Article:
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Leader of busiest U.S. port expects imports to soften in August

LOS ANGELES (Reuters) - The busiest U.S. seaport expects August imports to begin easing from record highs as retailers cancel orders in the wake of shoppers’ pulling back from freewheeling pandemic spending, the executive director of the Port of Los Angeles said on Wednesday.

FILE PHOTO: Stacked containers are shown as ships unload their cargo at the Port of Los Angeles in Los Angeles, California, U.S. November 22, 2021. REUTERS/Mike Blake

The Port of Los Angeles and the adjacent Port of Long Beach handle more imports from China than any other U.S. ocean trade gateways, and their forecasts are considered to be an economic barometer.

“Imports will begin to ease somewhat. I expect to see that reflected in our August cargo numbers,” Gene Seroka, the Los Angeles Port executive director, said on a media call.

“China factory orders just reported were slowing and some U.S. retailers continue to say they have elevated inventories,” he said.

Walmart, the No. 1 U.S. importer of containerized goods, on Tuesday said it had “canceled billions of dollars in orders to help align inventory levels with expected demand.”

Incoming goods at the ports of Los Angeles and Long Beach have been running more than 25% higher than in 2019, before the pandemic began.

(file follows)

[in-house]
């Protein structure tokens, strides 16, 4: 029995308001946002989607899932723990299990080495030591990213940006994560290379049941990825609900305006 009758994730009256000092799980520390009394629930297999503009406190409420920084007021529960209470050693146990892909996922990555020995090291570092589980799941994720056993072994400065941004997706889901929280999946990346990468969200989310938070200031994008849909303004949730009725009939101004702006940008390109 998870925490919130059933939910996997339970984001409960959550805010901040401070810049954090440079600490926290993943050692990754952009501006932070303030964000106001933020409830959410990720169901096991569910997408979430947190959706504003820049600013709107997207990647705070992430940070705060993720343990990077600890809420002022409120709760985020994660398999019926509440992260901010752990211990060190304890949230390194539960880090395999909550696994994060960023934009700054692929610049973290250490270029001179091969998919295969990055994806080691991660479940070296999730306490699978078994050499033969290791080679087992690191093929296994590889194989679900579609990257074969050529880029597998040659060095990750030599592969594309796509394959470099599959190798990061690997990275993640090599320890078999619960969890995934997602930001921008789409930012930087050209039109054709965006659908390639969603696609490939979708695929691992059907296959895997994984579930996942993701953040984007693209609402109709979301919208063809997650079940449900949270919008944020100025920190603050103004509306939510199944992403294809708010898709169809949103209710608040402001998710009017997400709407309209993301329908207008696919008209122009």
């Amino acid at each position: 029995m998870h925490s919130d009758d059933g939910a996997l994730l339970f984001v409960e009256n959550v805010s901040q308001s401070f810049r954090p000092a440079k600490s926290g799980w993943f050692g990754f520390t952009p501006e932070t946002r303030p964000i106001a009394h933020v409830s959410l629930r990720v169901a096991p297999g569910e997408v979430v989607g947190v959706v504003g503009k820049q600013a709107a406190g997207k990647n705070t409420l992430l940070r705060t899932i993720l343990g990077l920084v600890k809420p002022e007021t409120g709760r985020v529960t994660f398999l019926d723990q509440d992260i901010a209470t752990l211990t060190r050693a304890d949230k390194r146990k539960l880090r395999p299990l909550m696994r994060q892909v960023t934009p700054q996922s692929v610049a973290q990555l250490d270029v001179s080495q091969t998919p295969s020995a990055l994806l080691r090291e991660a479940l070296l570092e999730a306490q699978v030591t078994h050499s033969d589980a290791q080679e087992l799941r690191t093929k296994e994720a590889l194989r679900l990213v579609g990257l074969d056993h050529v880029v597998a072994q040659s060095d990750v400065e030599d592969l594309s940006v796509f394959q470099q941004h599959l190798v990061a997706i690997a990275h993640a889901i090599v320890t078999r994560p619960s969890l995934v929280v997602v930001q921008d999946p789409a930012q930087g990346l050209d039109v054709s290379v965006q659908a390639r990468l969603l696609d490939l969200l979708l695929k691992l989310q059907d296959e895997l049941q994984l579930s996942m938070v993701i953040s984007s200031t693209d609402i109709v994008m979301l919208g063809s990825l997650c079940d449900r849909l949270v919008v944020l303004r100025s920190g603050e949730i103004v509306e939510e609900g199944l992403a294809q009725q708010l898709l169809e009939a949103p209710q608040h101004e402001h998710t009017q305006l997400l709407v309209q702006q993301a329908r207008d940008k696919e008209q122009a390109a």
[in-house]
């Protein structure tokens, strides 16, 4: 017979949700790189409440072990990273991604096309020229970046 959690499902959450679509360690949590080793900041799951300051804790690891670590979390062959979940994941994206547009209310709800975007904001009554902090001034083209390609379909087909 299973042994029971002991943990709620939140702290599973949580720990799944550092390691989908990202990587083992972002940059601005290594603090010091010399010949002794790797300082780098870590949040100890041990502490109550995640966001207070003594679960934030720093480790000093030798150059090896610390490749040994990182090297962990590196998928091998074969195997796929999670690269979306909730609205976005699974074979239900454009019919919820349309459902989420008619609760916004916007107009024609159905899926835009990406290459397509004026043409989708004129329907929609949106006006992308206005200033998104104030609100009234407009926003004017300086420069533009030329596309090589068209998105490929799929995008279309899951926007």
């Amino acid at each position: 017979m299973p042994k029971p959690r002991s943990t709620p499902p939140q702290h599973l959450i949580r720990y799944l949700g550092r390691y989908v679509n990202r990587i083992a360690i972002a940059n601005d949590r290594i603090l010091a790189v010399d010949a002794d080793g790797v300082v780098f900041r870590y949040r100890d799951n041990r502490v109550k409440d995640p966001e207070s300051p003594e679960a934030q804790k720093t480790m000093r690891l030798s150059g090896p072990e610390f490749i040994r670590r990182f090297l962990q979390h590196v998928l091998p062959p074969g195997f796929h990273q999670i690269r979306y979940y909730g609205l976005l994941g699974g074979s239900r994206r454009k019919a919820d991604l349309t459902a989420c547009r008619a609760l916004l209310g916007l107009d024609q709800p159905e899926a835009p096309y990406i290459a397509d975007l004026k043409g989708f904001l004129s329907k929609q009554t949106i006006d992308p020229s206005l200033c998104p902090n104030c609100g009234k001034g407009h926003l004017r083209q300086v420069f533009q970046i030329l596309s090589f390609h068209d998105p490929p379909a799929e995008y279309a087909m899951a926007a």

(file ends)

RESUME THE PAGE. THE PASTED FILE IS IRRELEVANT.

Seroka expects the Port of Los Angeles to handle fewer appliances, sporting goods and fixtures for bathrooms and kitchens remodels - as some of those purchases are not likely to be repeated in the near term.

“The heady days of growth in imports are quickly receding,” Hackett Associates founder Ben Hackett wrote in an August 2022 report prepared with the National Retail Federation (NRF).

While Hackett and the NRF expect second-half imports at major U.S. container seaports to decline versus 2021, they project that full-year 2022 imports will rise 2.1% to 29.7 million 20-foot equivalent units - which would be a record.

“The takeaway is that harder times are ahead, at least until mid-2023,” said Hackett, whose outlook calls for the import decline to deepen in 2023.

Reporting by Lisa Baertlein in Los Angeles; Editing by Leslie Adler

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